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It has been another dramatic month in Teen Mom 2 star Jenelle Evans' chaotic life, with the 21 year old revealing this week that she is pregnant for the second time.

Followers of the wildly popular MTV series will recall that Jenelle signed over custody of her first child, three year old son Jace, to her mother in 2011. At the time, the reality starlet claimed that she regarded the change in custody as temporary and one that would provide her with an opportunity to get her life on track.

Since then, Evans has been repeatedly arrested, for everything from breaking and entering to drug possession. This year alone, she is reported to have recently entered a treatment facility for heroin addiction, and married in a much publicized wedding to fellow convict Courtland Rogers after a courtship of approximately four months.

Alarmingly, just days after revealing her pregnancy, Evans has faced allegations that she has continued to smoke marijuana since discovering she is pregnant. Amidst this revelation, the blogosphere has erupted in an uproar regarding Evans' ability and fitness to parent her unborn child, given her alleged ongoing issues with drug addiction. In particular, commenters have questioned whether she should be permitted to retain custody of the child once it is born.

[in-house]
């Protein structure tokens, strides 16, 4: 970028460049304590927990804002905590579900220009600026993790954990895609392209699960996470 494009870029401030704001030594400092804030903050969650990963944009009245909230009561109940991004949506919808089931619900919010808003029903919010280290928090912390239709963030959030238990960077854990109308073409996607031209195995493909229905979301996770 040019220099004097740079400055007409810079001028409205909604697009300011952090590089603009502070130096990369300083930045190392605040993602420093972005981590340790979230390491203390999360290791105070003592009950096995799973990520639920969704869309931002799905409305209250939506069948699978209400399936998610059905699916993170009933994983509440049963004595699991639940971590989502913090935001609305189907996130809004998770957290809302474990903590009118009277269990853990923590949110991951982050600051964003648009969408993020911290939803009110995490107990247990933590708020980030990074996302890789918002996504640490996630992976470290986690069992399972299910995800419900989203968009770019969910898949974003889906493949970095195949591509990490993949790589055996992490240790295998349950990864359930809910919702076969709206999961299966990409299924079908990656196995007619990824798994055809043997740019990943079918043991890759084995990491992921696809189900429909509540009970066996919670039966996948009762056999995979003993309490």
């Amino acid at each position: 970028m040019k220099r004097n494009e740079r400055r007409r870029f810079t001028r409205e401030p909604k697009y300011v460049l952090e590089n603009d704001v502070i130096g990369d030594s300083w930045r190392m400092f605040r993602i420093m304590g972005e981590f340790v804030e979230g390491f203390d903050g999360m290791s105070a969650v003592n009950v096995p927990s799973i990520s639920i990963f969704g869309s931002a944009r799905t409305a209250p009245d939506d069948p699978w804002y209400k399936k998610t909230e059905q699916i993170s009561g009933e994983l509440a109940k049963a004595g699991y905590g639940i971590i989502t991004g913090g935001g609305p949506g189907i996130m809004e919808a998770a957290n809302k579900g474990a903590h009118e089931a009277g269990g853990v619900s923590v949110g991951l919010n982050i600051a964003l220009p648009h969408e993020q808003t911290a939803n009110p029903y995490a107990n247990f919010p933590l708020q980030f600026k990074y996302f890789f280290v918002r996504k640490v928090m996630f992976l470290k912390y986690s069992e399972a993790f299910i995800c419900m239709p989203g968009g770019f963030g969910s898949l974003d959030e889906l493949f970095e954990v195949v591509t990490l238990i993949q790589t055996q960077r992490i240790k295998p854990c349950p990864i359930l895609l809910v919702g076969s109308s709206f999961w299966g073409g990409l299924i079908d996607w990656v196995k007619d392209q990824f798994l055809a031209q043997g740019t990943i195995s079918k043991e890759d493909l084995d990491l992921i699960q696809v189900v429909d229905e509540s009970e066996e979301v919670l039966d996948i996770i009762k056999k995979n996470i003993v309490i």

In Canada, there is presently very little protection afforded to the unborn child. Among few legislative initiatives in this regard, New Brunswick's Family Services Act is the only provincial child welfare legislation to expressly define "child" as including an unborn child. In Alberta, the Maternal Tort Liability Act provides a cause of action to children who sustain injuries in the womb as a result of their mother's negligent operation of a motor vehicle.

In the courts, the Supreme Court of Canada has declined to extend rights to unborn children in their rulings to date. For example, in the case of Winnipeg Child & Family Services v. G (D.F), the court ruled that a pregnant woman addicted to sniffing glue could not be held in protective custody until the birth of her child. In the same vein, the Court held in the case of Dobson v. Dobson that a child cannot sue its mother for negligence based on harm caused to the child while it was in the womb. While the Albertan legislation mentioned above carves out an exception to this ruling, there are clearly a number of potential harms to the unborn child that mothers cannot be held responsible for.

Should you have questions or concerns regarding an unborn child, you may need the assistance of an experience family law lawyer. If you need legal advice about your own situation, please call us at 905-415-1636 for a consultation.